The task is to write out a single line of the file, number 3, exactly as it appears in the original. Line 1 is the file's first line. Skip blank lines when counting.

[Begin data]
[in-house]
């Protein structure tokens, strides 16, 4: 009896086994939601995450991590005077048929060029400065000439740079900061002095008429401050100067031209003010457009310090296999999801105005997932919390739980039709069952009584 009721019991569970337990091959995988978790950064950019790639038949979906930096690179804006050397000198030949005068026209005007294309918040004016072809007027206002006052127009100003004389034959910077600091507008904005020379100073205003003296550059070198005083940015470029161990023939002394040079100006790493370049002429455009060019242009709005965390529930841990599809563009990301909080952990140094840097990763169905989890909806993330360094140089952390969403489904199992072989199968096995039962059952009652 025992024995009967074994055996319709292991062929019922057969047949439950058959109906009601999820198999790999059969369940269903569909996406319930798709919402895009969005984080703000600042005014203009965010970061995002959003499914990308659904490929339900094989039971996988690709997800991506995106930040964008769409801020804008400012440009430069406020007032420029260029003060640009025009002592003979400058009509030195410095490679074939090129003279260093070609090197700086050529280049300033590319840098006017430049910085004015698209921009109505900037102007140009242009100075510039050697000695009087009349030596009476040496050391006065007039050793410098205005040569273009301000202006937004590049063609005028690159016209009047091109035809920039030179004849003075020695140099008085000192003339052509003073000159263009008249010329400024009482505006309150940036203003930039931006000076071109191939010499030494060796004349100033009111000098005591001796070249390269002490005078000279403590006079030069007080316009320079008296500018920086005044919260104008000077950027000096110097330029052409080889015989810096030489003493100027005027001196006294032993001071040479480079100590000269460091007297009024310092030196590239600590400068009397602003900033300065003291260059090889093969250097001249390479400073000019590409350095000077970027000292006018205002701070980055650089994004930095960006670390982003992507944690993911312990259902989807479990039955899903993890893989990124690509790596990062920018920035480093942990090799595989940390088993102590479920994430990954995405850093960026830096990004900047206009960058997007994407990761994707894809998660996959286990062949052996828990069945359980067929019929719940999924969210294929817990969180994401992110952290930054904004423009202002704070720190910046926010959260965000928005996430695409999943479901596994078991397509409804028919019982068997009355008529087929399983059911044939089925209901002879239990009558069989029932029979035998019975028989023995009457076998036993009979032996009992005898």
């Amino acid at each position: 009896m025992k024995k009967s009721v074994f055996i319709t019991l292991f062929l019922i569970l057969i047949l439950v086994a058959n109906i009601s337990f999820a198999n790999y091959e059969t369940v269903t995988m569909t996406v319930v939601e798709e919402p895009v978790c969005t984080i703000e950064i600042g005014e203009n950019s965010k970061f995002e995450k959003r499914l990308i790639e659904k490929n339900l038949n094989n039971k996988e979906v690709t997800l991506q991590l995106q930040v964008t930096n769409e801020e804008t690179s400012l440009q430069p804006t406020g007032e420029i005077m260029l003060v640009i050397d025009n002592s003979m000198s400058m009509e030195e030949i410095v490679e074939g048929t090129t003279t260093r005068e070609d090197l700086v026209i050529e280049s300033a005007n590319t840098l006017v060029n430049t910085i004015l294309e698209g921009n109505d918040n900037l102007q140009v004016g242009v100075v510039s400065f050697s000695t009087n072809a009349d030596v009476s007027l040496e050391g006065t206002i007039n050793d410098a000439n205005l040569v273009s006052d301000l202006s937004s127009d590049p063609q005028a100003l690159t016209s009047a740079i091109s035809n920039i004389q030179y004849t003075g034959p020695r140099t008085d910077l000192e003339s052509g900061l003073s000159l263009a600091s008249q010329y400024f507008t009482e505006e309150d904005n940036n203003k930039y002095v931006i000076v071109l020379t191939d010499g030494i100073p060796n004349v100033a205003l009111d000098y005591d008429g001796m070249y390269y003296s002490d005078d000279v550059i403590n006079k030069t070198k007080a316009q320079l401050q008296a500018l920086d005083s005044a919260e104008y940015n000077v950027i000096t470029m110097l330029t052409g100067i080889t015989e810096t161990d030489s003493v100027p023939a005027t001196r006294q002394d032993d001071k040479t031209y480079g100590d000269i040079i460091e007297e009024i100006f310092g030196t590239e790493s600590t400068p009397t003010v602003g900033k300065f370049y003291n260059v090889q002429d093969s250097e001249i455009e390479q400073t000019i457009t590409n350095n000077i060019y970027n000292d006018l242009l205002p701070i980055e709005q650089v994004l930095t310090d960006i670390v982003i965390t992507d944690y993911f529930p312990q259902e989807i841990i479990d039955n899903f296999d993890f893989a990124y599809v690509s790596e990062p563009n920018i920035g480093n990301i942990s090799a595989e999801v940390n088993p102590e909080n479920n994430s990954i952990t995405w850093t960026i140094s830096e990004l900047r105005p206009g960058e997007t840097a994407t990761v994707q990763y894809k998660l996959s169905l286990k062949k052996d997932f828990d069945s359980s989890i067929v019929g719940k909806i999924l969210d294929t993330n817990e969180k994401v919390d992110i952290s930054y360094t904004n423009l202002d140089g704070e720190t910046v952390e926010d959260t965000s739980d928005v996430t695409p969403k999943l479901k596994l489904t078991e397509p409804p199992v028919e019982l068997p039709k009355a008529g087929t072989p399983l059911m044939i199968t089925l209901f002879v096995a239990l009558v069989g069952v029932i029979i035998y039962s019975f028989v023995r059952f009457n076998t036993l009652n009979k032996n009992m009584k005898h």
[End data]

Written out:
């Amino acid at each position: 009896m025992k024995k009967s009721v074994f055996i319709t019991l292991f062929l019922i569970l057969i047949l439950v086994a058959n109906i009601s337990f999820a198999n790999y091959e059969t369940v269903t995988m569909t996406v319930v939601e798709e919402p895009v978790c969005t984080i703000e950064i600042g005014e203009n950019s965010k970061f995002e995450k959003r499914l990308i790639e659904k490929n339900l038949n094989n039971k996988e979906v690709t997800l991506q991590l995106q930040v964008t930096n769409e801020e804008t690179s400012l440009q430069p804006t406020g007032e420029i005077m260029l003060v640009i050397d025009n002592s003979m000198s400058m009509e030195e030949i410095v490679e074939g048929t090129t003279t260093r005068e070609d090197l700086v026209i050529e280049s300033a005007n590319t840098l006017v060029n430049t910085i004015l294309e698209g921009n109505d918040n900037l102007q140009v004016g242009v100075v510039s400065f050697s000695t009087n072809a009349d030596v009476s007027l040496e050391g006065t206002i007039n050793d410098a000439n205005l040569v273009s006052d301000l202006s937004s127009d590049p063609q005028a100003l690159t016209s009047a740079i091109s035809n920039i004389q030179y004849t003075g034959p020695r140099t008085d910077l000192e003339s052509g900061l003073s000159l263009a600091s008249q010329y400024f507008t009482e505006e309150d904005n940036n203003k930039y002095v931006i000076v071109l020379t191939d010499g030494i100073p060796n004349v100033a205003l009111d000098y005591d008429g001796m070249y390269y003296s002490d005078d000279v550059i403590n006079k030069t070198k007080a316009q320079l401050q008296a500018l920086d005083s005044a919260e104008y940015n000077v950027i000096t470029m110097l330029t052409g100067i080889t015989e810096t161990d030489s003493v100027p023939a005027t001196r006294q002394d032993d001071k040479t031209y480079g100590d000269i040079i460091e007297e009024i100006f310092g030196t590239e790493s600590t400068p009397t003010v602003g900033k300065f370049y003291n260059v090889q002429d093969s250097e001249i455009e390479q400073t000019i457009t590409n350095n000077i060019y970027n000292d006018l242009l205002p701070i980055e709005q650089v994004l930095t310090d960006i670390v982003i965390t992507d944690y993911f529930p312990q259902e989807i841990i479990d039955n899903f296999d993890f893989a990124y599809v690509s790596e990062p563009n920018i920035g480093n990301i942990s090799a595989e999801v940390n088993p102590e909080n479920n994430s990954i952990t995405w850093t960026i140094s830096e990004l900047r105005p206009g960058e997007t840097a994407t990761v994707q990763y894809k998660l996959s169905l286990k062949k052996d997932f828990d069945s359980s989890i067929v019929g719940k909806i999924l969210d294929t993330n817990e969180k994401v919390d992110i952290s930054y360094t904004n423009l202002d140089g704070e720190t910046v952390e926010d959260t965000s739980d928005v996430t695409p969403k999943l479901k596994l489904t078991e397509p409804p199992v028919e019982l068997p039709k009355a008529g087929t072989p399983l059911m044939i199968t089925l209901f002879v096995a239990l009558v069989g069952v029932i029979i035998y039962s019975f028989v023995r059952f009457n076998t036993l009652n009979k032996n009992m009584k005898h």